The car game is being shaken, not just stirred, by a new gas-electric Porsche that delivers both shattering performance and grocery-getter fuel efficiency. No, you can’t afford one, but it’s another sign that the hybrid-car future seems to be brightening.
Presently, hybrids are split roughly 90/10 into economy and luxury cars. There’s a slew of everyday transportation like the Prius and C-Max, and then a few upscale gas-electrics, from the Volt to the $120,000 Lexus LS460h.
Nearly every high-end maker has slipped hybrid drive into one of its big sedans or SUVs.
This shows green-ness and improves fuel efficiency slightly; usually it boosts the car’s performance too. Buyers don’t expect extra acceleration from a “fuel-saver” model, but the key is the electric motor that’s married to the gasoline plant.
As everyone who’s used a Skilsaw knows, electric motors deliver power the instant the switch is triggered. No waiting! So while a hybrid’s gas or diesel engine is revving up to speed, its battery power is already propelling the car ahead.
Automotive engineers are on top of this. Hybrid racers from Audi and Toyota have already won at Le Mans and Sebring. Now the other sports-car benchmark, the Nürburgring in Germany, belongs to a hybrid car also.
The ‘Ring is where carmakers fight each other for bragging rights. The track is almost 13 hilly, winding miles long, and most street cars—or most street drivers, anyway—are hard pressed to lap it in less than 10 minutes. World-class machines such as Corvettes, Nissan GT-Rs, 458 Ferraris and M-series BMWs usually can’t break eight minutes without professionals at the wheel. But on the morning of September 4, Porsche hung up a 6:57 lap with its new 918 Spyder, a gas-electric hybrid with an extension cord—thereby eclipsing the ‘Ring record for street cars by 14 seconds, an eternity in racing.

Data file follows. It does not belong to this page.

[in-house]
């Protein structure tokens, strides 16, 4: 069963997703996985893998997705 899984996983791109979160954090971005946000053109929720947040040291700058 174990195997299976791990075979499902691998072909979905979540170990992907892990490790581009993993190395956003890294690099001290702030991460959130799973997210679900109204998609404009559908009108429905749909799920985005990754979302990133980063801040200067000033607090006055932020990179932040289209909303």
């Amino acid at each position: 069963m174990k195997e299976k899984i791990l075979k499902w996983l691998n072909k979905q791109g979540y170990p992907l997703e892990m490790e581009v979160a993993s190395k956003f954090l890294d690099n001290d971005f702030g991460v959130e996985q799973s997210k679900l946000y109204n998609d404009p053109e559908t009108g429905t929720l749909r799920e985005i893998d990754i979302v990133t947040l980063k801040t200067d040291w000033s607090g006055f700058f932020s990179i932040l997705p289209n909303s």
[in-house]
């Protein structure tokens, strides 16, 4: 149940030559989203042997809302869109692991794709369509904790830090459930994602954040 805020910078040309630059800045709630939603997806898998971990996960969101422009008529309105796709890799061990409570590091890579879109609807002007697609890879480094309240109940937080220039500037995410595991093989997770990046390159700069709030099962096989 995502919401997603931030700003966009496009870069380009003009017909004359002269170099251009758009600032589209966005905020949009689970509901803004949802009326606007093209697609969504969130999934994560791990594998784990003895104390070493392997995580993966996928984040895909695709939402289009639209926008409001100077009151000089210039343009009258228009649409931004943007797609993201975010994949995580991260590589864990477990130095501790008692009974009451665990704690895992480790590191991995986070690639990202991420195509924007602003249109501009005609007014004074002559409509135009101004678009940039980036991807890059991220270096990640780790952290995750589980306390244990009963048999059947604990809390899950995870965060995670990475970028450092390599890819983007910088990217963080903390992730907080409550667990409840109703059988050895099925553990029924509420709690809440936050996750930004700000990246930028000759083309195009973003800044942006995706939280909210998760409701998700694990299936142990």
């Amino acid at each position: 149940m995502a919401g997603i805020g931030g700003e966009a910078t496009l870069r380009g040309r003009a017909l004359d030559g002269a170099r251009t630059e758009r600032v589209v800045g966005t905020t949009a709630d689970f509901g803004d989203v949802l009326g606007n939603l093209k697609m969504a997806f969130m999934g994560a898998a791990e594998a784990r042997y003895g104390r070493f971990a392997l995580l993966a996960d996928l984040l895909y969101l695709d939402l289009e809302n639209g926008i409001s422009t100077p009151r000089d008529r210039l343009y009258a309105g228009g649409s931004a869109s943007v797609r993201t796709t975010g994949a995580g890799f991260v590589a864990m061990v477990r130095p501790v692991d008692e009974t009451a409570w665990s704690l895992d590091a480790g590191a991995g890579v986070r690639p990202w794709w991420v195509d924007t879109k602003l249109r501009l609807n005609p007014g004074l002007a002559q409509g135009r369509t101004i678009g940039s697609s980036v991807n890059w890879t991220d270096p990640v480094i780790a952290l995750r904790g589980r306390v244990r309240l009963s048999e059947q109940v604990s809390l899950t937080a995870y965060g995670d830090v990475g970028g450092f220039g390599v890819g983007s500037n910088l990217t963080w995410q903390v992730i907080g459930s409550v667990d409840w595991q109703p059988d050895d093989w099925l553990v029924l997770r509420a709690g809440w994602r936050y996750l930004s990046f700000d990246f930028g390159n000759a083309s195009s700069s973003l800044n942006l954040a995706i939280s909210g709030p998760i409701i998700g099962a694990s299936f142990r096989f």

Just imagine the cheeriness in the Porsche stand at the Frankfurt international auto show, where the 918 Spyder is making its public debut right now.
I wish I could say there’s a 918 in my driveway and that this is a first-hand report, but I have to crib from Porsche and the fortunate few (very, very few) who’ve driven a 918 to date:
The gas engine is a 4.6-liter, 608HP V-8. On the front axle there is an electric motor good for 127 horsepower; on the rear axle, another one tuned for 154 horsepower. There are 312 lithium-ion batteries and a computer inbetween. Total available power: 887 horses and 940 lb-ft. of torque. The rear wheels turn to help the fronts steer. The dual-clutch gearbox has seven forward speeds and there are five selectable driving modes. The carbon fiber-reinforced plastic body has two seats and a trunk, but stowing the removable roof panels fills it up.
On watts alone, the Nine-One-Eight can travel 20 miles, or hit 62 MPH in 7.9 seconds and reach 94 MPH. Push the throttle harder, and enter cardiac-arrest territory. Porsche claims 0 to 62 MPH in 2.8 seconds; 125 comes up in 7.9 seconds, 188 in 23 seconds, and top speed is 213-plus. The front-wheel drive disconnects at 146 MPH.
Sure, epic power equals epic speed. But here’s the rest of the story: While no one has yet put the car through the EPA/DOT mileage cycle, a 918 should deliver 25 to 35 MPG, and even a full-bore blast down the autobahn is likely to sink this only to about 20 MPG.
Porsche’s Nick Twork told me that the 918 “is a car that many can’t fully understand until they get the chance to experience it firsthand.” We should be so lucky. Porsche will sell no more than 918 918s at $845,000 (and up), so unless you count people like Porsche collector Jerry Seinfeld among your friends, you’re unlikely ever to see one outside a car show, much less “experience” it.
The first 918 Spyders will be delivered to customers early next year. Get your order in, if it’s not too late, and you also can have your hybrid performance cake, and eat the economy one too.